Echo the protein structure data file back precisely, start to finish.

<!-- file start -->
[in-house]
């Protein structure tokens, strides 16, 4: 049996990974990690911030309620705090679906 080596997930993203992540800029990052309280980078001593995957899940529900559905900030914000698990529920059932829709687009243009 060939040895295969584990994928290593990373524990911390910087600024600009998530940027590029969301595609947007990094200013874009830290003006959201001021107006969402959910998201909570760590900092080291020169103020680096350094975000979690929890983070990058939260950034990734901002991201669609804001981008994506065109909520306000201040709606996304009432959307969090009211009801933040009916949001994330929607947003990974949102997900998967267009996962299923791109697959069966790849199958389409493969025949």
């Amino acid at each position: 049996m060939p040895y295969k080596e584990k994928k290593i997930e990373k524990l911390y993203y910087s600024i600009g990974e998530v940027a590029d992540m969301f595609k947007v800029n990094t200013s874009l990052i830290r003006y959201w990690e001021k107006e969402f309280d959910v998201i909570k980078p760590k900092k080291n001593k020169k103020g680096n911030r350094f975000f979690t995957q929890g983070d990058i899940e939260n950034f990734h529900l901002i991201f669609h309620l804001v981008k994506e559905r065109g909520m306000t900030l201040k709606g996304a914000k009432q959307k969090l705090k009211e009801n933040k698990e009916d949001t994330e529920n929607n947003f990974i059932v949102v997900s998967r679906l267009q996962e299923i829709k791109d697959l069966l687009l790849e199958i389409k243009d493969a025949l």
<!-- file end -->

[in-house]
């Protein structure tokens, strides 16, 4: 049996990974990690911030309620705090679906 080596997930993203992540800029990052309280980078001593995957899940529900559905900030914000698990529920059932829709687009243009 060939040895295969584990994928290593990373524990911390910087600024600009998530940027590029969301595609947007990094200013874009830290003006959201001021107006969402959910998201909570760590900092080291020169103020680096350094975000979690929890983070990058939260950034990734901002991201669609804001981008994506065109909520306000201040709606996304009432959307969090009211009801933040009916949001994330929607947003990974949102997900998967267009996962299923791109697959069966790849199958389409493969025949």
């Amino acid at each position: 049996m060939p040895y295969k080596e584990k994928k290593i997930e990373k524990l911390y993203y910087s600024i600009g990974e998530v940027a590029d992540m969301f595609k947007v800029n990094t200013s874009l990052i830290r003006y959201w990690e001021k107006e969402f309280d959910v998201i909570k980078p760590k900092k080291n001593k020169k103020g680096n911030r350094f975000f979690t995957q929890g983070d990058i899940e939260n950034f990734h529900l901002i991201f669609h309620l804001v981008k994506e559905r065109g909520m306000t900030l201040k709606g996304a914000k009432q959307k969090l705090k009211e009801n933040k698990e009916d949001t994330e529920n929607n947003f990974i059932v949102v997900s998967r679906l267009q996962e299923i829709k791109d697959l069966l687009l790849e199958i389409k243009d493969a025949l």